He began examining earlier images, skipping back a month or more at a
time. The images revealed that the dark spot was present a year ago, but
not five years ago. He homed in further, checking images from about 40
different dates, and pinned down the date the impact event occurred; the
spot was not there up through March 27, 2012, and then appeared before
the daily imaging on March 28, 2012.

Once the dark spot was verified as new, it was targeted last month by
CTX and the orbiter's sharpest-sighted camera, the High Resolution
Imaging Science Experiment (HiRISE). Of the approximately 400 fresh
crater-causing impacts on Mars that have been documented with
before-and-after images, this is the only one discovered using a MARCI
image, rather than an image from a higher-resolution camera.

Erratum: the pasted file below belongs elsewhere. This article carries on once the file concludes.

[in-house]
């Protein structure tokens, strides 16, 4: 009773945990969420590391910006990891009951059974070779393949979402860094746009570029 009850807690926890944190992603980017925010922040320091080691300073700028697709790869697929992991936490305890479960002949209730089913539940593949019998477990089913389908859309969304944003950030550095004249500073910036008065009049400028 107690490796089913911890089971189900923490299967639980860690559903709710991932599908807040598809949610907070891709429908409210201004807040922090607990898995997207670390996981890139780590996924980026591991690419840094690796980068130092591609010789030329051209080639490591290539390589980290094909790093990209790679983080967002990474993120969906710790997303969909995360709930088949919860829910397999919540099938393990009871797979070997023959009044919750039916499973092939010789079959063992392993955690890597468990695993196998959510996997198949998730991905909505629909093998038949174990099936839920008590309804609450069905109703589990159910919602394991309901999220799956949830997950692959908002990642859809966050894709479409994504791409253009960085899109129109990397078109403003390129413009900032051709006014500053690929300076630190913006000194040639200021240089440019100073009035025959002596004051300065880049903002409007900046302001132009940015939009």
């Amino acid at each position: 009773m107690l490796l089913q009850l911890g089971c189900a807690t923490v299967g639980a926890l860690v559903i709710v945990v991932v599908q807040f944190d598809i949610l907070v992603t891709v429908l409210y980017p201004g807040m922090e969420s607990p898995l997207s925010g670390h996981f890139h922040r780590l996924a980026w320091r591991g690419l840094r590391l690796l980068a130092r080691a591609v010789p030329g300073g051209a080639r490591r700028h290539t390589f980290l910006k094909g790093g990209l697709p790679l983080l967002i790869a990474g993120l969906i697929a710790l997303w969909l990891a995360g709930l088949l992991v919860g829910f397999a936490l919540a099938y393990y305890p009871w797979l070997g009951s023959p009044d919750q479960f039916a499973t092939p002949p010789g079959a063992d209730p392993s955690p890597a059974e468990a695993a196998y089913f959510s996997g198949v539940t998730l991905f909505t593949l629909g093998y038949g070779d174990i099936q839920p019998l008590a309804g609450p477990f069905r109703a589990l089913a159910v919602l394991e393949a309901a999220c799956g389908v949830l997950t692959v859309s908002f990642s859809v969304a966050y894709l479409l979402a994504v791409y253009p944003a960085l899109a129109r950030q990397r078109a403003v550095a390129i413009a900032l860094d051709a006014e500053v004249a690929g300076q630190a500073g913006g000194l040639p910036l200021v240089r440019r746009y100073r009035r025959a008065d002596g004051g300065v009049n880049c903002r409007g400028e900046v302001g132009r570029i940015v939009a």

CTX has imaged nearly the entire surface of Mars at least once during
the orbiter's seven-plus years of observations. It had photographed the
site of this newly-discovered crater in January 2012, prior to the
impact. Two craters appear in the April 2014 CTX image that were not
present in the earlier one, confirming the dark spot revealed by MARCI
is related to a new impact crater.

HiRISE reveals more than a dozen smaller craters near the two larger
ones seen in the CTX image, possibly created by chunks of the exploding
asteroid or secondary impacts of material ejected from the main craters
during impact. It also reveals many landslides that darkened slopes in
the 5-mile surrounding area. A second HiRISE image in May 2014 added
three-dimensional information.

"The biggest crater is unusual, quite shallow compared to other fresh
craters we have observed," said HiRISE Principal Investigator Alfred
McEwen of the University of Arizona, Tucson.

The largest crater is slightly elongated and spans 159 by 143 feet (48.5
by 43.5 meters).

McEwen estimates the impact object measured about 10 to 18 feet (3 to 5
meters) long, which is less than a third the estimated length of the
asteroid that hit Earth's atmosphere near Chelyabinsk. Because Mars has
much less atmosphere than Earth, space rocks of comparable size are more